Tommy laughed. “She has given every player a new penny, Billy, saying the same thing.”

Billy now laughed saying, “Guess we should win this tournament then.” Both boys laughed and then the coach called them over to read the lineup to them.

Billy was batting leadoff with Garrett Richardson, the centerfielder, batting second followed by Butch and Bill. Tommy was hitting sixth right behind the right fielder, Santiago Torrez. Jose was batting seventh, and Mateo Cruz, the left fielder batting eighth. Pitching the first game was Jon Heath¸ who was 14 and had a fastball better than any Billy had seen.

The Yankees were listed as the visitors in this first game, so Billy was the first to bat.

“Come on, Billy,” Butch yelled. “Get it started.”

Billy did just that. He saw his pitch, a fastball about belt high. He lashed a single to right field, stole second, and came in to score on Garrett’s double. He knew his metal spikes had allowed him to beat the throw to the plate. Butch doubled, making the score 2-0 with no outs.

“What’s the matter pitch, can’t you get anyone out,” yelled Santiago. It was obvious, the pitcher had rabbit ears because he looked over at the Yankee bench as Santiago was yelling. Once he did that, it seemed like the entire team started razzing him. The Yankees batted around that first inning and led, 7-0 before the Gators even got up to the plate. The final score was 10-1 and the team had an hour to rest before their second game of the day. Billy had never played in a double header.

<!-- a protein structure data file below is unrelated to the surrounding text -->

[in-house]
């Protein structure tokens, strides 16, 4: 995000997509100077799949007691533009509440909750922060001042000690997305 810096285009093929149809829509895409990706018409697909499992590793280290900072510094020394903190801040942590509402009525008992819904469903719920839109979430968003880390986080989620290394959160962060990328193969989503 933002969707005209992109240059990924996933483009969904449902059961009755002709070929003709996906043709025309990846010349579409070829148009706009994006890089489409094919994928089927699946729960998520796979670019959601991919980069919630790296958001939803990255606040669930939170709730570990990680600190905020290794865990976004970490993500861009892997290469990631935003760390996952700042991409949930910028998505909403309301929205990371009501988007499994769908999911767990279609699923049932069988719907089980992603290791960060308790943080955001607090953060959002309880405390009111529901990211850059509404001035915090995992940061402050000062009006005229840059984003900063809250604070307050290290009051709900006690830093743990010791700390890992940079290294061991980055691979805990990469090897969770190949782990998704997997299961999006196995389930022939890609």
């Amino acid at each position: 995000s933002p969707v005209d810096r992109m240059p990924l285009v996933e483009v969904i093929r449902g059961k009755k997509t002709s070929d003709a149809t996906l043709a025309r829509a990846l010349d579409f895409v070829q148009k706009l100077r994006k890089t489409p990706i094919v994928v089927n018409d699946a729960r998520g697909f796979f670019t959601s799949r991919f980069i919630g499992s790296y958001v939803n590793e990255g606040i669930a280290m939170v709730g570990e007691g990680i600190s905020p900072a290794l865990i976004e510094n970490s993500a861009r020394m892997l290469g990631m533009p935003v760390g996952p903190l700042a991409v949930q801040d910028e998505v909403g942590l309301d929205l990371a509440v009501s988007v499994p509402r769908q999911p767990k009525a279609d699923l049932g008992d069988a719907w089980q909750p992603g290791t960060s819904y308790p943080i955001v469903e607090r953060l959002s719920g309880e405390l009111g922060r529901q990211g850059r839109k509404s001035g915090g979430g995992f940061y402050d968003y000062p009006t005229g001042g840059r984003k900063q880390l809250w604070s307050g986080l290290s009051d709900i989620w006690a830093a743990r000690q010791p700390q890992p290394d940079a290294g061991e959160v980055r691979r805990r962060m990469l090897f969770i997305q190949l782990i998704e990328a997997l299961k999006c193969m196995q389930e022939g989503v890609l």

“Hey Garrett, have you ever played a doubleheader before?” asked Billy.

“Yep, we had quite a few last year, in fact, almost every weekend,” Garrett replied. Billy felt a little foolish because he knew Garrett was on last year’s Yankee team and all the tournaments had double headers.

“Duh,” he thought. “That was a stupid question.”

In the second game, rain started coming down just after Billy had once again opened the game with a single. It wasn’t heavy rain, but the base paths were getting a little muddy. Billy looked over for the steal sign, but the coach didn’t give it. The next three Yankees struck out, and Billy was stranded at first base.

By the time Billy came up to bat again, the Bullets led the game, 2-0, and the rain had stopped. Coach Heier came over to him before the inning started.

“Billy, we need runners, and I want you to drag bunt down the first base line,” instructed the coach.

The first pitch was a fastball, but high and inside. The second pitch was a changeup that Billy laid off of, and the umpire yelled, “Strike one.” One the next pitch, Billy expected a fastball, and placed it perfectly down the first baseline, while already starting to run. The Bullets didn’t even try to throw to first as Billy crossed the bag in less than 4.0 seconds. He got the steal sign on the first pitch and was running once the pitcher’s leg crossed the rubber. “Safe,” yelled the ump. That was the start of a four-run rally, and the Yankees won the game, 8-3. Billy had three hits and three stolen bases.

“Guys,” Coach Heier started their post-game meeting. “We played good baseball today, and tomorrow will be playing the Shockers, who also won two games today. Get sleep tonight, so we can win this tournament,” the coach concluded. He didn’t mention any individual but played up the teamwork he’d seen that entire day. Billy and Tommy turned two double plays, one in each game, and had not made an error. Billy rode back to the hotel with his Dad and Mom and Mr. Booker, who he’d heard cheering all day long. He was happy about making the decision to play on the Yankees, even though he missed Angel and his last year teammates.